It was invented in 1907. It’s resistant to corrosion, durable, lightweight and cheap to produce. We love it and we use it every day.
About 350 million metrics tons are produced per year but only about 10% is recycled and about 100 million metrics tons is ending up in the nature and ocean…
It’s time to rethink the way we use plastic.
I have been lucky to meet and interview Robert Milligan, business owner of - Clean-H2O - and Issaquah Highlands community member. We talked about clean water in the oceans and for drinking, and plastic pollution.
“Rob, can you please introduce yourself and the purpose of your business:
I've enjoyed a long exciting career as a business information consultant and have built systems for many governments and businesses around the US. For my last project, a huge one, I led a team that managed all the scientific and economic data collected during the Deepwater Horizon Oil Spill of 2010. That exposed me to a great many topics related to marine life and water pollution. Near the end of that project, in 2014 the Flint Michigan water crisis surfaced, which raised my interest in public water sources and testing and how public health concerns had driven large numbers of people to buy their drinking water in disposable plastic water bottles, versus taking it from their own home kitchen tap.
I saw an opportunity to merge two topics together, testing water - to help citizens realize their own water at home is perfectly clean, or just needs some filtering, and that by learning this they would consequently stop buying water in disposable plastic bottles. Really more than an opportunity, I felt there was a dire need to go in this direction, it has to happen. And in my research and communications with professionals, it seems no other NGO, government agency, or municipal water provider is paying attention to the issues in this way, with this approach.
Americans today buy 30 billion plastic bottles a year. Nearly 50% don't trust the quality of the water coming out of their home tap. And for the rest who buy plastic bottles, only 13% of these get inserted into the recycling process.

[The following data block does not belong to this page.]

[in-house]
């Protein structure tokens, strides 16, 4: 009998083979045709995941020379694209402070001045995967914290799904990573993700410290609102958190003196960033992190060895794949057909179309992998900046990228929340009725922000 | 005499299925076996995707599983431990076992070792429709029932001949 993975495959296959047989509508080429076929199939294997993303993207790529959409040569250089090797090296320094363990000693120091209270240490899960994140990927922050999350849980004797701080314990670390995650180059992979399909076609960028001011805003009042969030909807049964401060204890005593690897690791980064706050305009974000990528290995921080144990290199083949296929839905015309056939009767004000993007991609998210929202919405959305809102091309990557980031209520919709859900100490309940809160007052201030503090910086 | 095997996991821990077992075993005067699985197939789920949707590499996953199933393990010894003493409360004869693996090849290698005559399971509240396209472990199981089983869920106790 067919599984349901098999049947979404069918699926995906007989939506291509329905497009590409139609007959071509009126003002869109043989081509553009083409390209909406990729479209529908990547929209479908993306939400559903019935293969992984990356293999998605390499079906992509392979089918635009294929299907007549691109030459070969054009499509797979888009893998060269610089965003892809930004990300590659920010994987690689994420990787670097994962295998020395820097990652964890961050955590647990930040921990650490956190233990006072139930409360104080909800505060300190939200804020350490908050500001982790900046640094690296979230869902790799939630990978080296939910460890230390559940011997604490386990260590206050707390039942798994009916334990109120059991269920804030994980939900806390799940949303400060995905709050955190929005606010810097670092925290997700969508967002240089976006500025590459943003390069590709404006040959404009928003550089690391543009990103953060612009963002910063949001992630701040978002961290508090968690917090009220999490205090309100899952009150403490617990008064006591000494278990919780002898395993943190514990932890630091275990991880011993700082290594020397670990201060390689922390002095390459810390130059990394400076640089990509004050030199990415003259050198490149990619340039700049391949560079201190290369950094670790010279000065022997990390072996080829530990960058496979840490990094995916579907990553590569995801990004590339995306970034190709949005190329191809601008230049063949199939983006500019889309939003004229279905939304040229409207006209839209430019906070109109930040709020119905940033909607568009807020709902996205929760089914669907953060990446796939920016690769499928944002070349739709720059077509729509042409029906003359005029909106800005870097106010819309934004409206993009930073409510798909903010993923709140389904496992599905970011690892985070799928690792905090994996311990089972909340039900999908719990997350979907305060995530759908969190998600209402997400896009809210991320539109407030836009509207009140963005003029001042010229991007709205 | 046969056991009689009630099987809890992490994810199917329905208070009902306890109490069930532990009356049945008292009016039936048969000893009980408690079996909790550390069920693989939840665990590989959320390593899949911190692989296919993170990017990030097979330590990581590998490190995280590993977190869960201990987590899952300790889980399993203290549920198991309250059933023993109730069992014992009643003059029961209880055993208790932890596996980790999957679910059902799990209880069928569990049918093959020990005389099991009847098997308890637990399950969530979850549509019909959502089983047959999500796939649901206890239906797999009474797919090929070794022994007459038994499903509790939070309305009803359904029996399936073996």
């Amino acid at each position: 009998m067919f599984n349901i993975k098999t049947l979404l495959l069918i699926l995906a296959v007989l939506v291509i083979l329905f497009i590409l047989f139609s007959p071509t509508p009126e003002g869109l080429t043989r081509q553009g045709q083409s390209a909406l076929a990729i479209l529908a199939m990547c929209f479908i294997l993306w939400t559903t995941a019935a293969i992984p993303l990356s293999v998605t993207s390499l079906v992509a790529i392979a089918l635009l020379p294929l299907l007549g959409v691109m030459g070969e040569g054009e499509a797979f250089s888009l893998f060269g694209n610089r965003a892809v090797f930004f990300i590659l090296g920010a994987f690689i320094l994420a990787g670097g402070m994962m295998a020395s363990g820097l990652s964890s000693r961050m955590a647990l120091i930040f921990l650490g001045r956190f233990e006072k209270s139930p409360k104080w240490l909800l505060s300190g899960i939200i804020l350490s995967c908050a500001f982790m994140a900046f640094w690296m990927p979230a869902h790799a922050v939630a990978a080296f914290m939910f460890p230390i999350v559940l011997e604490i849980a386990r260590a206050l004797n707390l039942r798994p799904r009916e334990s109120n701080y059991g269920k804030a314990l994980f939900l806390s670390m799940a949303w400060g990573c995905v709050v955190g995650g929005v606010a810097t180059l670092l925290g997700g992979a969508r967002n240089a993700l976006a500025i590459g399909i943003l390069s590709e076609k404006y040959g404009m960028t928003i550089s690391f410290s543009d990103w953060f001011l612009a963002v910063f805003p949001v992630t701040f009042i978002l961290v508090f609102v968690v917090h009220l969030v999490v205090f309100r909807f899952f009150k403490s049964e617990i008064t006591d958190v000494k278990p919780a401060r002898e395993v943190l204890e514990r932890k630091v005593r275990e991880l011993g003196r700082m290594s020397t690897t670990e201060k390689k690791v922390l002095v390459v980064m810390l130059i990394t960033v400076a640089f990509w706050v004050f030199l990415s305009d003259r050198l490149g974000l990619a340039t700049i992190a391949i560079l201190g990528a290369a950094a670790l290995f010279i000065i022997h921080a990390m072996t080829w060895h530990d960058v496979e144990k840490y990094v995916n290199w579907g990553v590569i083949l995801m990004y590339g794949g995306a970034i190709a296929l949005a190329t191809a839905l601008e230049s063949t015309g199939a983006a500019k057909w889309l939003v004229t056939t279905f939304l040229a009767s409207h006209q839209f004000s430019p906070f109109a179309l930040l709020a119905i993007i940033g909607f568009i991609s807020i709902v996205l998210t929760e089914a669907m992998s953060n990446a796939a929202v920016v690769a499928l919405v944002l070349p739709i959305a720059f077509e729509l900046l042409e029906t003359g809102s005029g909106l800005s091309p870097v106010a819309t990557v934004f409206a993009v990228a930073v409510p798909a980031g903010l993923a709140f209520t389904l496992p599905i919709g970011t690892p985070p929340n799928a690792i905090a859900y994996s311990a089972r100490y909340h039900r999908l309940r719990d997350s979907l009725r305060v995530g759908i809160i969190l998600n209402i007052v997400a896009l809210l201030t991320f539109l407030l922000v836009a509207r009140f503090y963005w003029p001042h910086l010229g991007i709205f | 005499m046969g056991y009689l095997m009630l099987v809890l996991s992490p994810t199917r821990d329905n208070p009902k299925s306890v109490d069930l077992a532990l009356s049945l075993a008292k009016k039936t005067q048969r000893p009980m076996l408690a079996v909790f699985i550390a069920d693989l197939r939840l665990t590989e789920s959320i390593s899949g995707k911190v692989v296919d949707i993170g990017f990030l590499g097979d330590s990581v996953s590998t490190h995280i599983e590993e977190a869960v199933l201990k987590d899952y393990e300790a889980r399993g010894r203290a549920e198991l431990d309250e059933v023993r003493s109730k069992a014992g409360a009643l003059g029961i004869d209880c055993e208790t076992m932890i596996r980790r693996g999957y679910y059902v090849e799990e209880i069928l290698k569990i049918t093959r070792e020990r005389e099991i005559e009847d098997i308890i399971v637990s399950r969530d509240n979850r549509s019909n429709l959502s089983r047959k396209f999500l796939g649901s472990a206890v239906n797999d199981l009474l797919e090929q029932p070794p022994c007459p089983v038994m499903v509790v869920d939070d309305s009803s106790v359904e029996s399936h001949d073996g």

Why do you do what you do?
· To increase awareness of the enormous quantity of sea life and water birds that are dying by choking on plastic.
· That when these creatures are eaten by humans and other creatures, microplastics being transferred and absorbed into our bodies.
· To show people that they can easily test their own water at home, for many different factors.
· To offer to sell water test kits, filters and reusable bottles, all via Amazon
How do you help people to reduce their water bottles consumption?
It is a matter of education and acculturation, to reach into social networks and share information, stimulate participation in my efforts, volunteering in the public reach-out process, and generally asking people to practice conservation. It takes broad communication efforts and will certainly take time to mature.
What are your solutions to reduce our water and plastic footprint?
My focus is mainly on helping to purify the water we consume, and to not pollute into the sea plastic waster where animals will consume it. This doesn't at this point refer to reducing water consumption, just plastic consumption” – www.clean-H2O.com
“This story was first published in Issaquah Highlands’ Connections news, November2019”
Simple TIPS to reduce plastic use:
· Bring your own shopping bags and reusable vegetable bags
· Refill your reusable water bottle for free
· Bring your own mug or thermos to local coffee shop
· Store food leftover or lunch in reusable stainless steel or glass containers
· Recycle as much as possible - Plastic bags (shopping, newspaper and dry-cleaning bags when bagged together) – Resource www.recology.com
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